Week 15: Dec 18, 2011
This week we continued to unpack John’s arguments. While his teaching were largely aimed at addressing those who had broken away from the church, they have a lot to say about how we live our life today.
ii. Three Proposition Refuted (1:6-10)
1:7 But if we keep living in the light as he himself is in the light, we have fellowship with one another, and the blood of Jesus his Son cleanses us from all sin.
- Having refuted the first claim, John now gives the counter teaching.
But if we keep living in the light as he himself is in the light
- Note the contrast between “If we say…” and “But if we keep living.” While those who had left were making claims about a relationship, it is what we do that is most important. In this case, we must live in the light. As was made clear in the Gospel of John, Jesus is our example of how we are to live. We should seek to follow him and do his will.
we have fellowship with one another
- The first result of right living is fellowship. It is the fellowship of believers that is in focus here, but all fellowship depends on “living in the light.” This is because sin damages our ability to have real fellowship with one another. This can most easily be seen in the bonds between a husband and a wife. The sin of adultery seriously damages that that relationship such that, even if forgiven, it can take a long time to heal. But the sin does not need to be as significant as adultery to cause damage. Lots of “little things” that seemingly could be brushed off can still have a cumulative effect and can keep a deeper relationship from ever forming in the first place.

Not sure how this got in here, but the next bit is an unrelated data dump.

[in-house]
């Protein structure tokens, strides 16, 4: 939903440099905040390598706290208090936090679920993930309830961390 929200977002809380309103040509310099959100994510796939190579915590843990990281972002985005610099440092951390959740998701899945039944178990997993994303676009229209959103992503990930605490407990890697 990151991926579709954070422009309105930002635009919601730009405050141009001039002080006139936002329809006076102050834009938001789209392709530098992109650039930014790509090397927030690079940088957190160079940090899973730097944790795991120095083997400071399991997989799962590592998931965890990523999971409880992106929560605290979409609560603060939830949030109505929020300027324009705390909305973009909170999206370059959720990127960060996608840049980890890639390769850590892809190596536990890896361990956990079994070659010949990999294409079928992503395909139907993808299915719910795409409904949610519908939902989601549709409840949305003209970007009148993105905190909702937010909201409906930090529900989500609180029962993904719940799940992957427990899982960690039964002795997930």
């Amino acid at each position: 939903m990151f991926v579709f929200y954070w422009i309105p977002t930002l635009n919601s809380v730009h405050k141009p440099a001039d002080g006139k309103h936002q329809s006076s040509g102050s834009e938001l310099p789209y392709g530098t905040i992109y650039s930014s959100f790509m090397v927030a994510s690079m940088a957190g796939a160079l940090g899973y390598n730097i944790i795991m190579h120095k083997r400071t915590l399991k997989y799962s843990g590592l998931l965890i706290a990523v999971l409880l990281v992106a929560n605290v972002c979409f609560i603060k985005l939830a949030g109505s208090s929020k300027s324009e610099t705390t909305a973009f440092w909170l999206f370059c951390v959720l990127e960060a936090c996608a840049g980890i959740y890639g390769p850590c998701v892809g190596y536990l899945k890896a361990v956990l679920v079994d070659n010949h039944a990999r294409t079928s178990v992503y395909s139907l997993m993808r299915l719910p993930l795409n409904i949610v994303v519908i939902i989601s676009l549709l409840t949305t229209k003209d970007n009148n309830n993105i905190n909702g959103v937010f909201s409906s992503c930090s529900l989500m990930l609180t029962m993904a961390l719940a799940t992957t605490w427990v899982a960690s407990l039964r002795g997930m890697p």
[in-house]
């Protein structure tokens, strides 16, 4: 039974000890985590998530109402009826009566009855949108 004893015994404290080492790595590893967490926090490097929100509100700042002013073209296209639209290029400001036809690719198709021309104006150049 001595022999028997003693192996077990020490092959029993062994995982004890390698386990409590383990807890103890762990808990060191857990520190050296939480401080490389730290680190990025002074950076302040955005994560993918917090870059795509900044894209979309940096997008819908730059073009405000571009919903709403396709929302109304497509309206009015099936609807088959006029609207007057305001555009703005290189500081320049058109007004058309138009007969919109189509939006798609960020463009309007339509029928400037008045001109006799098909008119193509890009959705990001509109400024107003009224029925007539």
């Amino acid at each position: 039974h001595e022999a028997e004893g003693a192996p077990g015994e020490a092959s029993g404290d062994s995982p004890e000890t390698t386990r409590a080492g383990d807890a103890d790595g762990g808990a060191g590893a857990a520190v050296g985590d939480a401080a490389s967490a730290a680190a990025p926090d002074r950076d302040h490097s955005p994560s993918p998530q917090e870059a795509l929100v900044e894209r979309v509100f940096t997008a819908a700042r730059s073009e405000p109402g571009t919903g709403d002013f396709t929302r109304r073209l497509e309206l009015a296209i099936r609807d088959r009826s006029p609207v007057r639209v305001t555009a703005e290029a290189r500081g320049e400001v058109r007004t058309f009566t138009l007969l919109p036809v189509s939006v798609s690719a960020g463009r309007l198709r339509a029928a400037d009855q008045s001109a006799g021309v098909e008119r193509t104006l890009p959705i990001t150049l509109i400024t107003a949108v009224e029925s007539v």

It can seem strange that numerous studies have clearly demonstrated that the more and deeper the relationships that a person has, the more joy they will have in their lives. And yet in recent years such relationships have been harder to form and harder to maintain. But it is only strange until one realizes that over the same period society as a whole has devalued and even ridiculed the notion of “living in the light.”
the blood of Jesus his Son cleanses us from all sin
- The idea that we should be living in the light does not mean we will never sin. John realizes that we will fail, but that we can be cleansed of our sins. One question is why does John refer to being cleansed here rather than forgiven? While some see the concepts as synonymous, I believe they are different and that here John has a particular reason for referring to cleansing. The reason goes back to his starting premise: God is light, and in him there is no darkness. We cannot be in fellowship with God while we have the stain, or darkness, of sin. Thus, the fact that we are cleansed is key to John’s claim that we have fellowship. This is also a repudiation of those who left, for they were claiming that sin did not matter. In short, they were claiming that darkness could be in God.
1:8 – If we say that we do not have any sin, we are deceiving ourselves and we’re not being truthful to ourselves.